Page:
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Apologies Before Pride

Updated on June 13, 2013

Volume XXI

Sing along..."Don't push me cause I'm close to the edge. I'm trying not to lose my head."- the official anthem when someone has perched on your last good nerve. Perhaps that person is the assassin of the nerves already dead and gone, or maybe that person is the innocent victim who just so happen to stumble on the last nerve. Either way, what comes next is a lethal explosion of emotion. Days or even just moments later when you realize that you have gone too far, pride won't let you apologize because any acknowledgement of wrong doing seemingly negates the other parties' accountability. And the other person MUST understand never to say or do that thing ever, Ever, EVER again. I fell down that slippery slope a few months ago.

Recently, I wrote a 'tell-all', 'straight-no-chaser', 'and what?" blog about my mother-in-law- 'You Can't Choose Your Mother or Mother-in-Law'. When my mother-in-law read it, she was not too happy about what I had to say. In my opinion, this is my blog, there were no lies and if she didn't like it being said then she shouldn't act in a way that she is embarrassed to share. Besides I had recently witnessed her say hurtful things to my wife. Surely a mother who is so blatantly thoughtless of her daughter's feelings would not be bothered if I write this blog? But just in case, as I do with all other blogs, I asked my wife to read it and give her approval before I posted. I guess I should have considered that my wife held unresolved resentment towards her mother, because without hesitation she said, 'Go for it!" And before I knew it, it was my most viewed blog. Her family was up in arms, and her mother was sending me text messages.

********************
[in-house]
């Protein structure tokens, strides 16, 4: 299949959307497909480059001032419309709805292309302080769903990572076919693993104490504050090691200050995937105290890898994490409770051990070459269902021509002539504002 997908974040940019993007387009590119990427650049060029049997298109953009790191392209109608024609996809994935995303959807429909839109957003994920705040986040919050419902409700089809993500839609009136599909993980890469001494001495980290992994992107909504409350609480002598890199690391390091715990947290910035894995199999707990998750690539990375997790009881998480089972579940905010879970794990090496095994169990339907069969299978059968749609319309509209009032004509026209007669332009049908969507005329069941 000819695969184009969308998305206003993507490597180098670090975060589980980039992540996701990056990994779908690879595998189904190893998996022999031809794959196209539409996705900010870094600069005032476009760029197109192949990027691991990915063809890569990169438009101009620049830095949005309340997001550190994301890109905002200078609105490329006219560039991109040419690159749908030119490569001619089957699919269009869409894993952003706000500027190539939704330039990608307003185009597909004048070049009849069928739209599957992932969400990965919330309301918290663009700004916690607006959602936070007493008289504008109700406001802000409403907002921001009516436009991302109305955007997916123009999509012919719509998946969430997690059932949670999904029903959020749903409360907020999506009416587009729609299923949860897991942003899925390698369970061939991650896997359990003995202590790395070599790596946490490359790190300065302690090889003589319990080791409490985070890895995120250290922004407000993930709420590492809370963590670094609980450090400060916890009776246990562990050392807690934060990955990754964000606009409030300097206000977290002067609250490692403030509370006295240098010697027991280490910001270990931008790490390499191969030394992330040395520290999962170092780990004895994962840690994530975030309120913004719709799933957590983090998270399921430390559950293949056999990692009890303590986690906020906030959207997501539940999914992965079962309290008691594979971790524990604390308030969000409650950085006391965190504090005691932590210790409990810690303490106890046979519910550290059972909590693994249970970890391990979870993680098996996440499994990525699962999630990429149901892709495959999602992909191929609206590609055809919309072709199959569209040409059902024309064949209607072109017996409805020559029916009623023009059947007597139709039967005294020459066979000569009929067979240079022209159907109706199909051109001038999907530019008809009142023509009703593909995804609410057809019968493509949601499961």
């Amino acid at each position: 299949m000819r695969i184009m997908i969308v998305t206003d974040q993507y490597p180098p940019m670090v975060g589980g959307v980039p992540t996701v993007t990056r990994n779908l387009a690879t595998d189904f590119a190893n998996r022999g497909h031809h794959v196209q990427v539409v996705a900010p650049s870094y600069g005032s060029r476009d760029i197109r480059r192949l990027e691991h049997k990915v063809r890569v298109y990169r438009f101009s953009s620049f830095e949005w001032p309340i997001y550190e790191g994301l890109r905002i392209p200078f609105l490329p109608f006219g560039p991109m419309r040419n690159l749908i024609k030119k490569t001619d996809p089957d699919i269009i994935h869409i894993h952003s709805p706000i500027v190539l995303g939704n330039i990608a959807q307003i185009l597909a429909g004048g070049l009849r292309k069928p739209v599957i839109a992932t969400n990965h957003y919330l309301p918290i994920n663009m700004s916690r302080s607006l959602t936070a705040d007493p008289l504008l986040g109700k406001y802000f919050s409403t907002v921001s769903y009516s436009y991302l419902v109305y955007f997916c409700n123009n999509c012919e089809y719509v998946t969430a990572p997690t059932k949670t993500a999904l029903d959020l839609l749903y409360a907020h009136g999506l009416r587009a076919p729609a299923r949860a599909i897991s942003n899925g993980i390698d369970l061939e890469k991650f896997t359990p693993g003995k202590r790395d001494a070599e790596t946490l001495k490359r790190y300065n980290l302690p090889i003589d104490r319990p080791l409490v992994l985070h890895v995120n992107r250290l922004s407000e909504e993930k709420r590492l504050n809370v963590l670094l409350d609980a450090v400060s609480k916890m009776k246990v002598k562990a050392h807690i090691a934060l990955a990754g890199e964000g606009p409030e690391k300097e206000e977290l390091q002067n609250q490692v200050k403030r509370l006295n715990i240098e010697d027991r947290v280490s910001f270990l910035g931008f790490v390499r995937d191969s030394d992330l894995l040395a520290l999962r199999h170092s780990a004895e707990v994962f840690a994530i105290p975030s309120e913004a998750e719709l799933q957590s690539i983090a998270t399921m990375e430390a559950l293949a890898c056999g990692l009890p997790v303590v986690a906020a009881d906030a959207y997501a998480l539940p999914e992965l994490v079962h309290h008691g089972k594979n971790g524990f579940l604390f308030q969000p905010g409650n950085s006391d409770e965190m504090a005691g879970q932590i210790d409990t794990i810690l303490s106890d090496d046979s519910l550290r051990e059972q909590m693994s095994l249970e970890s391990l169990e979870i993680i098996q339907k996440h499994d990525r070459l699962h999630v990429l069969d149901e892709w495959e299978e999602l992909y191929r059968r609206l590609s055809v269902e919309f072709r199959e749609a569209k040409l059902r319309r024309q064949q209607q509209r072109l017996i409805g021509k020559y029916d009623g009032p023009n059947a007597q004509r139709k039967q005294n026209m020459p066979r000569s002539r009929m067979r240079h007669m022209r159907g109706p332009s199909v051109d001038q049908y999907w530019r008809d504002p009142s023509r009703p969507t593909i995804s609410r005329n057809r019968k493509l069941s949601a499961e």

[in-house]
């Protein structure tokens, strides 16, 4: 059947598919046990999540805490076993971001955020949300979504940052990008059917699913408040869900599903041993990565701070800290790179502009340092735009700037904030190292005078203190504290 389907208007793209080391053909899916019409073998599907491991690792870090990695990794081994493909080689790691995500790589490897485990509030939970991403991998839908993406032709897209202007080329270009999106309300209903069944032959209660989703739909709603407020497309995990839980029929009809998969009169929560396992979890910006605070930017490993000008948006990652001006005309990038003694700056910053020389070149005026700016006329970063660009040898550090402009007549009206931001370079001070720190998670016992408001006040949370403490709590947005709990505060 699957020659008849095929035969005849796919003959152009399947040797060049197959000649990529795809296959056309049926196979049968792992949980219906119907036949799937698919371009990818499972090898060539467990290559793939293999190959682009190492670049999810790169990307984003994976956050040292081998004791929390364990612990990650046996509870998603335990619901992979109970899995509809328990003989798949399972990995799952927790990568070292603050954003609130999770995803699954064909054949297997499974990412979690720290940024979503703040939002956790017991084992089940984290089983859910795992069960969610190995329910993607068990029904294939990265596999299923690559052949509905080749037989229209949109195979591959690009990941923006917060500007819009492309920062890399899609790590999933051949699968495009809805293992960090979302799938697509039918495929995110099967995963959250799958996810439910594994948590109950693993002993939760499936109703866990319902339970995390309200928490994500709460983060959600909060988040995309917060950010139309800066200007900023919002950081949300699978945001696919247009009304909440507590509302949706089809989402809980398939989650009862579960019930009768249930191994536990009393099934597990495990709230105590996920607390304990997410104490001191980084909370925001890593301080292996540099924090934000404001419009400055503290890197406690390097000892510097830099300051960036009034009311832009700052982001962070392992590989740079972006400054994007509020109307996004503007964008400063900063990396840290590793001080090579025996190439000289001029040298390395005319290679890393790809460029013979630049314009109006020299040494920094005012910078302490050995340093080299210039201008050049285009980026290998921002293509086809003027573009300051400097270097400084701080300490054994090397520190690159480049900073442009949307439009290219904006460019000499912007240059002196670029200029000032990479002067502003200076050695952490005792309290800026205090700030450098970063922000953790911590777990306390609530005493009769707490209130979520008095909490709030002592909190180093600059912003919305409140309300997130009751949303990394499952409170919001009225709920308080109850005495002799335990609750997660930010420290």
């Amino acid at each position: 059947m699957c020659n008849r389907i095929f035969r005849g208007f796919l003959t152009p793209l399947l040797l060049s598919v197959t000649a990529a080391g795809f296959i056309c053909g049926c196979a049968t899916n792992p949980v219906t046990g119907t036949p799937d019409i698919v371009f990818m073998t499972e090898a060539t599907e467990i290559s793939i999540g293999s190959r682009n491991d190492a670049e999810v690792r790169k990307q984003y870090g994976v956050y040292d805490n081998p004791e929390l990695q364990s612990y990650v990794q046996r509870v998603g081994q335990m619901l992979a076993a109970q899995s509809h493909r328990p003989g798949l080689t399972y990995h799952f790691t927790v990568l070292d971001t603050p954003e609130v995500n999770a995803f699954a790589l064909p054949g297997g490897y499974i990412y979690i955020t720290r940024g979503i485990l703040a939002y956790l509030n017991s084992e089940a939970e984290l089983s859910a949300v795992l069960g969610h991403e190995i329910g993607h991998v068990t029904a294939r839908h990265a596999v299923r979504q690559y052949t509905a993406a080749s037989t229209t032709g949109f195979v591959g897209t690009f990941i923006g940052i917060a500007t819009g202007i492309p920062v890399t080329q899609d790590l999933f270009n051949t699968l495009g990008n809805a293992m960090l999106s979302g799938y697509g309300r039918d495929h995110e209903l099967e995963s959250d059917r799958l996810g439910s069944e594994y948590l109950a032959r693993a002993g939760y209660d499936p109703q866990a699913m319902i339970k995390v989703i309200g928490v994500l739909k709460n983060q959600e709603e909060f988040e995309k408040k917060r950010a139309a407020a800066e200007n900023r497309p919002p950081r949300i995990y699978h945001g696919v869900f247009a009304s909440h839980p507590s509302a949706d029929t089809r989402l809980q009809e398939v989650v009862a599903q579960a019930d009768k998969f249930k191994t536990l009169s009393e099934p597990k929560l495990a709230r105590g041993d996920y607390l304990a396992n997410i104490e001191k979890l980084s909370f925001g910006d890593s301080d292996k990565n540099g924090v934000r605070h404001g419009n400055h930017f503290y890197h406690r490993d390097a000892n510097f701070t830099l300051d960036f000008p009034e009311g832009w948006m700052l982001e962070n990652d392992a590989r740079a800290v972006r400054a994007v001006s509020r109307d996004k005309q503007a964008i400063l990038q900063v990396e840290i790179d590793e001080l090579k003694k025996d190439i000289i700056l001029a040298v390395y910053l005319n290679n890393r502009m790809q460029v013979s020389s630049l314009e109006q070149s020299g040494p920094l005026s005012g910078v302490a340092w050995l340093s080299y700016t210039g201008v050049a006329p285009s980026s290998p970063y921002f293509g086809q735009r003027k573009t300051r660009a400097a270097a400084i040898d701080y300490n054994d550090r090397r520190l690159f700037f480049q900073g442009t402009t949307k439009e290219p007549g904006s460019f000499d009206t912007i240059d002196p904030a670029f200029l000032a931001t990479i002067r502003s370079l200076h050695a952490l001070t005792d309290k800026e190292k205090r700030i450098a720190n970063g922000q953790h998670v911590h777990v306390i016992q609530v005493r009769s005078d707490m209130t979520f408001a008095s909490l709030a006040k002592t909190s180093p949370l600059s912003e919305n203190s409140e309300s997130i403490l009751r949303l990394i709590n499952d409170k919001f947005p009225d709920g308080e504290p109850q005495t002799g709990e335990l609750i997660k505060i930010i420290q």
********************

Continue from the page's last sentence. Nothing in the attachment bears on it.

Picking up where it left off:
I didn't respond to the text, and never bothered to call. However, something told me to apologize. Talk to her. Make amends for my own mistake. Sure my wife spoke with her, but I was an adult needing to mend my own fences. She needed to hear that I meant every word I wrote. She had been awfully cold to me for ten years. She had blamed me for choices her daughter made. She had destroyed the olive branch she and I had thrown out just a few months earlier when she decided to make comments about my role in her grandson's life. She needed to hear that I meant to say it...but I didn't mean for it to hurt. And I said just that when we talked a few days ago. I can only speak for myself, but I was completely honest. I told her how she hurt me, listened to how I hurt her, apologized and even laughed a little. When we got off the line, it was evident that we may never be friends; but, for the gift of life she has given my wife, she will always hold a special place in my heart. I walked away understanding that liking her was not half as important as loving her. And somehow, this epiphany is making this holiday season more meaningful for me. For several years now I have thoughtfully chosen holiday gifts for my mother-in-law to gift her something meaningful from me that gave her joy when I couldn't. And when I chose her gift just yesterday, I felt a childlike excitement. She still may never know that I studied her so extensively just to make her smile, but again love is greater than like.

Ultimately, that blog taught me the power of my blog. By writing something so personal about people who mean so much to me, I have the power to repair or destroy, hurt or heal relationships. Since that blog, I try to be more uplifting, positive, but still be real. I think now before I write, 'Am I just telling a story or offering some greater lesson about life?' As an English teacher, I ask myself, "What's the theme?

(Scroll to the bottom and share your thoughts!)


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    • AMarie Jackson profile imageAUTHOR

      AMarie Jackson 

      6 years ago from Summerville, South Carolina

      Thank you!

    • profile image

      Brenda P. 

      6 years ago

      That was very sweet and mature of you, now that is love.


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